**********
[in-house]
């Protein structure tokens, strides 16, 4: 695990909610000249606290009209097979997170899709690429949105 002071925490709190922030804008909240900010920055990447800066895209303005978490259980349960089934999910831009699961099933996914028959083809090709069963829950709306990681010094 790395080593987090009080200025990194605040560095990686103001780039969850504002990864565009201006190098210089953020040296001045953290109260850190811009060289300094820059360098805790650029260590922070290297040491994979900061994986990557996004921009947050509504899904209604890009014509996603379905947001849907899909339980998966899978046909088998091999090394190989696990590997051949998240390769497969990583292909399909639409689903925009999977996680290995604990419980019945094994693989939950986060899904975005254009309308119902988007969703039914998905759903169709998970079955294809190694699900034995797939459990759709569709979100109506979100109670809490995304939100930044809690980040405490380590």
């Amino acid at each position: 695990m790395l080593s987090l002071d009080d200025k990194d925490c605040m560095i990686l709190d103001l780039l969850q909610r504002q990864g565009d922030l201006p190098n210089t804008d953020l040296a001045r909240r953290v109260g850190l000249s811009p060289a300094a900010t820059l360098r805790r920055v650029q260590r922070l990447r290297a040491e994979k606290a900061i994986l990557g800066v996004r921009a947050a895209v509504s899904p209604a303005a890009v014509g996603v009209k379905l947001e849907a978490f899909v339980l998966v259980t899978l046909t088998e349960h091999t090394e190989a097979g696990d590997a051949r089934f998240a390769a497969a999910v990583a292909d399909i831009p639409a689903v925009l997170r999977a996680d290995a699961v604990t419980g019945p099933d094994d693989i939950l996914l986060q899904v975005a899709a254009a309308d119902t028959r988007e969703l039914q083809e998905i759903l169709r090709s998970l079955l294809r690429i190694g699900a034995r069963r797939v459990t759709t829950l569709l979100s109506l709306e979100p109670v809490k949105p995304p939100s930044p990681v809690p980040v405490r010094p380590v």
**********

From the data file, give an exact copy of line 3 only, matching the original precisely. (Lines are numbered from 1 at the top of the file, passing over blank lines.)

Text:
């Amino acid at each position: 695990m790395l080593s987090l002071d009080d200025k990194d925490c605040m560095i990686l709190d103001l780039l969850q909610r504002q990864g565009d922030l201006p190098n210089t804008d953020l040296a001045r909240r953290v109260g850190l000249s811009p060289a300094a900010t820059l360098r805790r920055v650029q260590r922070l990447r290297a040491e994979k606290a900061i994986l990557g800066v996004r921009a947050a895209v509504s899904p209604a303005a890009v014509g996603v009209k379905l947001e849907a978490f899909v339980l998966v259980t899978l046909t088998e349960h091999t090394e190989a097979g696990d590997a051949r089934f998240a390769a497969a999910v990583a292909d399909i831009p639409a689903v925009l997170r999977a996680d290995a699961v604990t419980g019945p099933d094994d693989i939950l996914l986060q899904v975005a899709a254009a309308d119902t028959r988007e969703l039914q083809e998905i759903l169709r090709s998970l079955l294809r690429i190694g699900a034995r069963r797939v459990t759709t829950l569709l979100s109506l709306e979100p109670v809490k949105p995304p939100s930044p990681v809690p980040v405490r010094p380590v």